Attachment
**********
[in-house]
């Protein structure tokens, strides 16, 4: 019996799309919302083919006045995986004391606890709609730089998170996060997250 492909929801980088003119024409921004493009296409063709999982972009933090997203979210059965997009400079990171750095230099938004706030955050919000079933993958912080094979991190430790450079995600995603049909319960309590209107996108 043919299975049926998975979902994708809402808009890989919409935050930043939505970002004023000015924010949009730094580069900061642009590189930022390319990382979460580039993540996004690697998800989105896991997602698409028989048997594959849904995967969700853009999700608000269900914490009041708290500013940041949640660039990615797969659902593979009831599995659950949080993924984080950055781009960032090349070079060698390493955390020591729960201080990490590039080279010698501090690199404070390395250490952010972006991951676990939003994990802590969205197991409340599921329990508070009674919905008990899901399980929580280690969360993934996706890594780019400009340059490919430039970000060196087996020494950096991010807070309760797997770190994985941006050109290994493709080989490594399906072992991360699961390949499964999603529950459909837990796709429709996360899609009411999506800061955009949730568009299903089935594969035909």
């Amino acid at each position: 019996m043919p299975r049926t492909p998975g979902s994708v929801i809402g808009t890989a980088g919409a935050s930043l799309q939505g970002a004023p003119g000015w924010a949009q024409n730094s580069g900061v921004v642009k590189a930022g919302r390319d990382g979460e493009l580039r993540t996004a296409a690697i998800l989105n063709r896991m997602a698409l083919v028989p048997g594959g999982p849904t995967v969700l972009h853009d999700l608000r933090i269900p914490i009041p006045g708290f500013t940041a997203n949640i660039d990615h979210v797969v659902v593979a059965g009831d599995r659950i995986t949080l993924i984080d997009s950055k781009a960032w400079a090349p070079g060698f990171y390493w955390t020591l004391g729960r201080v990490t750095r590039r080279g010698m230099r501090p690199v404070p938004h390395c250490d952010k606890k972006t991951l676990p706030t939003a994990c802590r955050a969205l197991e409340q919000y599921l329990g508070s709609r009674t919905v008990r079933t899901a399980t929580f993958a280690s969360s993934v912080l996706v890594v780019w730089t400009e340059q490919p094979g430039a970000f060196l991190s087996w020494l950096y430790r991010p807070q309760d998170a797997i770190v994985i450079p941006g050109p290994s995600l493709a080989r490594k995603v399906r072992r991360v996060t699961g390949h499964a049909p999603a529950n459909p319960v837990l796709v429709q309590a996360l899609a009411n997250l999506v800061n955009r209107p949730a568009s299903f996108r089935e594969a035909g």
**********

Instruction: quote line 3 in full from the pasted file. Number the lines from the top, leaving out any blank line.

């Amino acid at each position: 019996m043919p299975r049926t492909p998975g979902s994708v929801i809402g808009t890989a980088g919409a935050s930043l799309q939505g970002a004023p003119g000015w924010a949009q024409n730094s580069g900061v921004v642009k590189a930022g919302r390319d990382g979460e493009l580039r993540t996004a296409a690697i998800l989105n063709r896991m997602a698409l083919v028989p048997g594959g999982p849904t995967v969700l972009h853009d999700l608000r933090i269900p914490i009041p006045g708290f500013t940041a997203n949640i660039d990615h979210v797969v659902v593979a059965g009831d599995r659950i995986t949080l993924i984080d997009s950055k781009a960032w400079a090349p070079g060698f990171y390493w955390t020591l004391g729960r201080v990490t750095r590039r080279g010698m230099r501090p690199v404070p938004h390395c250490d952010k606890k972006t991951l676990p706030t939003a994990c802590r955050a969205l197991e409340q919000y599921l329990g508070s709609r009674t919905v008990r079933t899901a399980t929580f993958a280690s969360s993934v912080l996706v890594v780019w730089t400009e340059q490919p094979g430039a970000f060196l991190s087996w020494l950096y430790r991010p807070q309760d998170a797997i770190v994985i450079p941006g050109p290994s995600l493709a080989r490594k995603v399906r072992r991360v996060t699961g390949h499964a049909p999603a529950n459909p319960v837990l796709v429709q309590a996360l899609a009411n997250l999506v800061n955009r209107p949730a568009s299903f996108r089935e594969a035909g």